Distribution dynamics of epilithic insects in a lake littoral
Harrison, S. S. C.; Hildrew, A. G.
published: Nov 4, 1998
ArtNo. ESP141014303002, Price: 29.00 €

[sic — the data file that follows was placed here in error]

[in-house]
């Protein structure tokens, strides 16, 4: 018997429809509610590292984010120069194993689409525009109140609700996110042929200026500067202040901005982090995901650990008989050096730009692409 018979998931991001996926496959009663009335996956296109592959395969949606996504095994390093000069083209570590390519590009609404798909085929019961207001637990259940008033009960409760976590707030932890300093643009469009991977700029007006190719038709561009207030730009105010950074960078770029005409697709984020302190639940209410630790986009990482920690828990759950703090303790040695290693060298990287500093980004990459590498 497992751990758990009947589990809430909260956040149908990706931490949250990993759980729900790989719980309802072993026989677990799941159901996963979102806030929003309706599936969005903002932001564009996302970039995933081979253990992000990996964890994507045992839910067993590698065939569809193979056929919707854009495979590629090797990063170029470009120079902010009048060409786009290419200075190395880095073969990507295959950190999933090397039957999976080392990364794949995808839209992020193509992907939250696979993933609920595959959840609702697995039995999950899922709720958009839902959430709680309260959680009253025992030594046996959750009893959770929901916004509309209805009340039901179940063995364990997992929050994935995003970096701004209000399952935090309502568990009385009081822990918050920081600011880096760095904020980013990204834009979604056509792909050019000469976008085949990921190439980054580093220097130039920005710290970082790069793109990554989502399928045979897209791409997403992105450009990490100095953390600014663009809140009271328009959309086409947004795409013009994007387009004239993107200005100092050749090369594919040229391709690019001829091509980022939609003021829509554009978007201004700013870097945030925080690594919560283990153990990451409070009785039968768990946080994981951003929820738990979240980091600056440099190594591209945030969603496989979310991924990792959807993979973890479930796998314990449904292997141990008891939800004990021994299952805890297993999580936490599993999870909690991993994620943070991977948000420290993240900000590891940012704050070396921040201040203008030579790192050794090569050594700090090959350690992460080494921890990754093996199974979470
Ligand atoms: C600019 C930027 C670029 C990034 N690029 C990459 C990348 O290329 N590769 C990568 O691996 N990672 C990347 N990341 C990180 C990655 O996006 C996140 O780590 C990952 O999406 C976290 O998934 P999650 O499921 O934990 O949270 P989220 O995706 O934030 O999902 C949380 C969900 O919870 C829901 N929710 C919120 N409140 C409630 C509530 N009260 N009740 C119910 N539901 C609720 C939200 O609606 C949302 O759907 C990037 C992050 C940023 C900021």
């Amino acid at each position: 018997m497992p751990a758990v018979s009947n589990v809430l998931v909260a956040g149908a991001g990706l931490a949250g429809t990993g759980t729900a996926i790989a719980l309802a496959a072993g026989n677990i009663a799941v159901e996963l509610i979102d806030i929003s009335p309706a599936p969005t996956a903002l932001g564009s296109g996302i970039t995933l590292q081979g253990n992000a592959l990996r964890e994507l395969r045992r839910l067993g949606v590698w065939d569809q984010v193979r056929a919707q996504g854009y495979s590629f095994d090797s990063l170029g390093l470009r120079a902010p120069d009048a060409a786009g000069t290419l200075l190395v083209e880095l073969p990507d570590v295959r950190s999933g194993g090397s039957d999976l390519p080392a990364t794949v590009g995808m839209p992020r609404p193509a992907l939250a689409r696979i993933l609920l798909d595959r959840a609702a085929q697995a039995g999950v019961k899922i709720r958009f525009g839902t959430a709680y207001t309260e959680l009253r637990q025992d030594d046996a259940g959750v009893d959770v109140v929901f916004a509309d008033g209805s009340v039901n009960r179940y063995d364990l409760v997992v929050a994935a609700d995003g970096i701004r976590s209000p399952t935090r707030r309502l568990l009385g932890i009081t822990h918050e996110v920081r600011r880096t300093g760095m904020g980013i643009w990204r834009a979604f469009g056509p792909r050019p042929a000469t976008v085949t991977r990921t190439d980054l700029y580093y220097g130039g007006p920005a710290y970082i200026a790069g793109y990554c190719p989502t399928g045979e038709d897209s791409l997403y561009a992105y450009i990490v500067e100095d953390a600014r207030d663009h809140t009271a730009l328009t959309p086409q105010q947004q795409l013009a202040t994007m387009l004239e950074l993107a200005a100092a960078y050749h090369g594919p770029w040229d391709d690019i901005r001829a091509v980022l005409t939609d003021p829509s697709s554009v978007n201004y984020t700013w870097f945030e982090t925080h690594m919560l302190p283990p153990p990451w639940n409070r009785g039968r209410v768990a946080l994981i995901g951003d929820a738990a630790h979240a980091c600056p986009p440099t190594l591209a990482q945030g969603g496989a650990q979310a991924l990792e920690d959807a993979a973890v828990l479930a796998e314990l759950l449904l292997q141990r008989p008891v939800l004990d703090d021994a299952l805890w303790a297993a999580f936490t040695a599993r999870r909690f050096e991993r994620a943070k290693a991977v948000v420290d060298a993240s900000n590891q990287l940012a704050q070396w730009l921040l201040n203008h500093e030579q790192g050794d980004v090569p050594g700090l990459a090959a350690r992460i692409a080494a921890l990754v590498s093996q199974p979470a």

The freshwater epilithic insect community in the littoral of Crose Mere, a eutrophic lake in the English Midlands, was investigated monthly from February 1993 - February 1994. Larvae were collected from patches of stones either shaded by bankside trees or well away from trees and from either shallow water at the edge or from deeper water. The invertebrate community was dominated by gallery-building larvae of the psychomyiid caddis, Tinodes waeneri, and four species of chironomids with tube-dwelling larvae, Cricotopus sylvestris, Microtendipes pedellus, Glyptotendipes pallens and Endochironomus albipennis. The early instars of Tinodes, Cricotopus and Microtendipes showed peaks of density in shaded habitats in spring and summer, suggesting that adults had oviposited beneath trees. Adult Tinodes and chironomids were also found to be associated with trees and other vegetation along the shore, avoiding areas of closely-grazed grass. The subsequent distribution of later larval instars demonstrated that larvae had dispersed to open and deep habitats. Despite the apparently more favourable conditions for gazers in unshaded habitats, adult Tinodes, Cricotopus and Microtendipes did not oviposit in the open. Oviposition behaviour may have evolved in these species that minimises the risk to the gravid female, rather than maximises the survival of larvae.